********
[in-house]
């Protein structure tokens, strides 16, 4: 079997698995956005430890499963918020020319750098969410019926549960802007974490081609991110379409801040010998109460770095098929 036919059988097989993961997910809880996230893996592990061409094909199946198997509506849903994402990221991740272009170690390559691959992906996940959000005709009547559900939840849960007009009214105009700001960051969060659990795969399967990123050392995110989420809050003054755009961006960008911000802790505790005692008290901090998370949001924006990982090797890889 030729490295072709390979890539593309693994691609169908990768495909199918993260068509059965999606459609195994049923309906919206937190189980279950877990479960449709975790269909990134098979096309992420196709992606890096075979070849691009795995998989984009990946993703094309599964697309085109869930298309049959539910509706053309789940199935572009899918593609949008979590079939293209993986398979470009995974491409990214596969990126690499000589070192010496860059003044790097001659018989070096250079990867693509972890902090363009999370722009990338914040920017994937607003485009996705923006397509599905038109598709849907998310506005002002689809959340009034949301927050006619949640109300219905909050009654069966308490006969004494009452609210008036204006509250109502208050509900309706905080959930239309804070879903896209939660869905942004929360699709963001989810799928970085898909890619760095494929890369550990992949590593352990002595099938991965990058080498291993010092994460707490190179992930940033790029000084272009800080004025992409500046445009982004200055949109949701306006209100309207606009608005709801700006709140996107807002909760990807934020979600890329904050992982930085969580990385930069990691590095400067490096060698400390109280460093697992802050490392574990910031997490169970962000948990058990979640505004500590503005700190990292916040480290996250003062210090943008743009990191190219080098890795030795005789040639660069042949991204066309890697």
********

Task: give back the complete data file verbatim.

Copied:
[in-house]
């Protein structure tokens, strides 16, 4: 079997698995956005430890499963918020020319750098969410019926549960802007974490081609991110379409801040010998109460770095098929 036919059988097989993961997910809880996230893996592990061409094909199946198997509506849903994402990221991740272009170690390559691959992906996940959000005709009547559900939840849960007009009214105009700001960051969060659990795969399967990123050392995110989420809050003054755009961006960008911000802790505790005692008290901090998370949001924006990982090797890889 030729490295072709390979890539593309693994691609169908990768495909199918993260068509059965999606459609195994049923309906919206937190189980279950877990479960449709975790269909990134098979096309992420196709992606890096075979070849691009795995998989984009990946993703094309599964697309085109869930298309049959539910509706053309789940199935572009899918593609949008979590079939293209993986398979470009995974491409990214596969990126690499000589070192010496860059003044790097001659018989070096250079990867693509972890902090363009999370722009990338914040920017994937607003485009996705923006397509599905038109598709849907998310506005002002689809959340009034949301927050006619949640109300219905909050009654069966308490006969004494009452609210008036204006509250109502208050509900309706905080959930239309804070879903896209939660869905942004929360699709963001989810799928970085898909890619760095494929890369550990992949590593352990002595099938991965990058080498291993010092994460707490190179992930940033790029000084272009800080004025992409500046445009982004200055949109949701306006209100309207606009608005709801700006709140996107807002909760990807934020979600890329904050992982930085969580990385930069990691590095400067490096060698400390109280460093697992802050490392574990910031997490169970962000948990058990979640505004500590503005700190990292916040480290996250003062210090943008743009990191190219080098890795030795005789040639660069042949991204066309890697």